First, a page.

The floors, the floors, the floors. That's the first thing visitors will notice when they step foot inside the magnificently refurbished Menil Collection main building, set to reopen Saturday, September 22, after seven months of renovations. 

Menil Director Rebecca Rabinow said the closure was an undertaking "born of necessity" at Tuesday’s press preview; the fire safety systems needed upgrades, and the black-stained Loblolly pine floors had degraded under three decades of heel strikes to take on an "interesting look." Considering both projects would require the removal of all artwork and non-load bearing walls, why not upgrade the lighting and re-do the bathrooms? What if they used the intervening months to plan a new exhibition that showcases the best of the museum's holdings?

The result is a reinvigorated space that doubles down on the museum's founding principles. According to a mammoth recent biography, Dominique de Menil envisioned an unpretentious, home-like environment for visitors to linger with art. There would be no coffee shop, no essay-length wall texts telling you what to think, and—most of all—not too much art. "Habit blunts vision," she said of the visual clutter found in other museums, and curators instead chose to display only a portion of the museum's objects at a time. For 12 months after the reopening, the Menil will continue to rotate works—many of which have never been on display—as a reward to repeat visitors.

Without exception, the rearranged galleries feel more spacious and well-paced. One large room, for example, displays a 50/50 mix of Mark Rothko and Barnett Newman, suggesting a clear conversation between each artist’s singular expressions of color. Down the corridor, gone are the maze-like twists and turns of the Ancient Art galleries, where distinctive Greek "eye-cups" and Byzantine icons steal the show. Still farther, at the far east side, a massive Cy Twombly canvas makes its debut in a sun-kissed gallery that's lit, in part, by a previously blocked window uncovered during the overhaul.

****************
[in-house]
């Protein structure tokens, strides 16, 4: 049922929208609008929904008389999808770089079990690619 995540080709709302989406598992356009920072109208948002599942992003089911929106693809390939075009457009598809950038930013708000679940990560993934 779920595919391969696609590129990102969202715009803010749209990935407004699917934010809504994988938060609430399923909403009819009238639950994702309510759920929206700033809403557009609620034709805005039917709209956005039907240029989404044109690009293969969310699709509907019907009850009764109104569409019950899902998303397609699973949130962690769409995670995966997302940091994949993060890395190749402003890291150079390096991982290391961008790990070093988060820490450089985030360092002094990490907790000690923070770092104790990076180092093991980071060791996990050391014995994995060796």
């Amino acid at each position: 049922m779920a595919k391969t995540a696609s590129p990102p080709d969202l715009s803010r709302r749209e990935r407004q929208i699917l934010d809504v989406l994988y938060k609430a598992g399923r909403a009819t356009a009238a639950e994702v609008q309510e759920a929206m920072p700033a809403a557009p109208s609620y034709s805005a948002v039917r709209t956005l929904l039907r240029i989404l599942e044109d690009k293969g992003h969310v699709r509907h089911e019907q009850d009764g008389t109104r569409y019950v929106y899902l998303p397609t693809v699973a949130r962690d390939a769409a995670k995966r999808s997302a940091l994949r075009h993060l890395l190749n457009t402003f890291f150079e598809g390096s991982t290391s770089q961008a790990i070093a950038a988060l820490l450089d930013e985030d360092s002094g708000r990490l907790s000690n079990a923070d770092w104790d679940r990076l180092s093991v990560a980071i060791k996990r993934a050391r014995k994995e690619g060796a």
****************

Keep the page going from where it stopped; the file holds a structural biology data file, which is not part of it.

Visitors will also notice new surprises sprinkled like breadcrumbs across the museum. Curators tucked a lone mask in a corner behind a display of indigenous art, and a miniature Christo rests within the profile of a dividing wall in the contemporary galleries. And if you happen to visit at lunchtime—and we recommend you do—you might catch a rare sighting of Jean Tinguely’s grotesque Dissecting Machine—a kinetic assemblage of gears, body parts, and hacksaws—as it whirs into action at 12:15 p.m. for precisely two minutes.

Longtime patrons will still find continuity amid these new wonders, such as the heptagonal brown suede ottoman dominating the entryway, now reupholstered and restored. Curators chose to not disturb the beloved "Witnesses" room, home to an eclectic array of Surrealist objets d’art. And, in a bit of apparent fan service, the museum's considerable display of works by René Magritte has doubled in size to 55 paintings.

They're all familiar touches that remind us how soon the new additions might blend into the fabric of an institution that still, as intended, feels like home.

Menil Collection Reopening Celebration, September 22. Free. More info at

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